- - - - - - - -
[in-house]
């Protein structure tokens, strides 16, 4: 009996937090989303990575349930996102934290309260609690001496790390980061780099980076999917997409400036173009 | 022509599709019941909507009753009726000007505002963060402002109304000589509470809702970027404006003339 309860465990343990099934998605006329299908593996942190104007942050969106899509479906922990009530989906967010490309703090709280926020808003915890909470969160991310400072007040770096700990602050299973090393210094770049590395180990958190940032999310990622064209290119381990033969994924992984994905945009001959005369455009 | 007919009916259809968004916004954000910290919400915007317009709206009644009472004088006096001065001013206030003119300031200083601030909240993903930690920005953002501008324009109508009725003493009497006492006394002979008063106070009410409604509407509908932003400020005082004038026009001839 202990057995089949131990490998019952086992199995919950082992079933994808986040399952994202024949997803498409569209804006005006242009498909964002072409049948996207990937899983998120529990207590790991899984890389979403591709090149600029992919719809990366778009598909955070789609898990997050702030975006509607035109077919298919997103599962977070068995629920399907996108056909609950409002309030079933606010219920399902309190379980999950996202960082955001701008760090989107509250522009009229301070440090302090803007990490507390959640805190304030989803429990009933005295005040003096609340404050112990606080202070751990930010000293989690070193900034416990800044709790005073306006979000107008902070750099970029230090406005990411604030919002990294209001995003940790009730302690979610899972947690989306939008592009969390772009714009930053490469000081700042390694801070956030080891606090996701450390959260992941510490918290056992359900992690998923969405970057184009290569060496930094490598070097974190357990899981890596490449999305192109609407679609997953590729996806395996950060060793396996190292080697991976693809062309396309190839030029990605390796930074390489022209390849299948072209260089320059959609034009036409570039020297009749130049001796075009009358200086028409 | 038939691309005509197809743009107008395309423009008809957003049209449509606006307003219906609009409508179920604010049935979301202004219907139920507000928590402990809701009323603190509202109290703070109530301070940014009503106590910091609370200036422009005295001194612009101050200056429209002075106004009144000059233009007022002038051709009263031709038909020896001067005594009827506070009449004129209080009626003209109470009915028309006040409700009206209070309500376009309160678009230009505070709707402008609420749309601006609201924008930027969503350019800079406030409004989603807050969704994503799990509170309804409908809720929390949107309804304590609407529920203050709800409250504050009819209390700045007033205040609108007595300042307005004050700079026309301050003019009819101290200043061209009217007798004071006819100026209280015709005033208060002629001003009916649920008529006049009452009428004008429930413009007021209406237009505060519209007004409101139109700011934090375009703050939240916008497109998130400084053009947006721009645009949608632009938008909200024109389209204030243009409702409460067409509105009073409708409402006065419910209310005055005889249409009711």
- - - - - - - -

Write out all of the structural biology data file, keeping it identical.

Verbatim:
[in-house]
């Protein structure tokens, strides 16, 4: 009996937090989303990575349930996102934290309260609690001496790390980061780099980076999917997409400036173009 | 022509599709019941909507009753009726000007505002963060402002109304000589509470809702970027404006003339 309860465990343990099934998605006329299908593996942190104007942050969106899509479906922990009530989906967010490309703090709280926020808003915890909470969160991310400072007040770096700990602050299973090393210094770049590395180990958190940032999310990622064209290119381990033969994924992984994905945009001959005369455009 | 007919009916259809968004916004954000910290919400915007317009709206009644009472004088006096001065001013206030003119300031200083601030909240993903930690920005953002501008324009109508009725003493009497006492006394002979008063106070009410409604509407509908932003400020005082004038026009001839 202990057995089949131990490998019952086992199995919950082992079933994808986040399952994202024949997803498409569209804006005006242009498909964002072409049948996207990937899983998120529990207590790991899984890389979403591709090149600029992919719809990366778009598909955070789609898990997050702030975006509607035109077919298919997103599962977070068995629920399907996108056909609950409002309030079933606010219920399902309190379980999950996202960082955001701008760090989107509250522009009229301070440090302090803007990490507390959640805190304030989803429990009933005295005040003096609340404050112990606080202070751990930010000293989690070193900034416990800044709790005073306006979000107008902070750099970029230090406005990411604030919002990294209001995003940790009730302690979610899972947690989306939008592009969390772009714009930053490469000081700042390694801070956030080891606090996701450390959260992941510490918290056992359900992690998923969405970057184009290569060496930094490598070097974190357990899981890596490449999305192109609407679609997953590729996806395996950060060793396996190292080697991976693809062309396309190839030029990605390796930074390489022209390849299948072209260089320059959609034009036409570039020297009749130049001796075009009358200086028409 | 038939691309005509197809743009107008395309423009008809957003049209449509606006307003219906609009409508179920604010049935979301202004219907139920507000928590402990809701009323603190509202109290703070109530301070940014009503106590910091609370200036422009005295001194612009101050200056429209002075106004009144000059233009007022002038051709009263031709038909020896001067005594009827506070009449004129209080009626003209109470009915028309006040409700009206209070309500376009309160678009230009505070709707402008609420749309601006609201924008930027969503350019800079406030409004989603807050969704994503799990509170309804409908809720929390949107309804304590609407529920203050709800409250504050009819209390700045007033205040609108007595300042307005004050700079026309301050003019009819101290200043061209009217007798004071006819100026209280015709005033208060002629001003009916649920008529006049009452009428004008429930413009007021209406237009505060519209007004409101139109700011934090375009703050939240916008497109998130400084053009947006721009645009949608632009938008909200024109389209204030243009409702409460067409509105009073409708409402006065419910209310005055005889249409009711």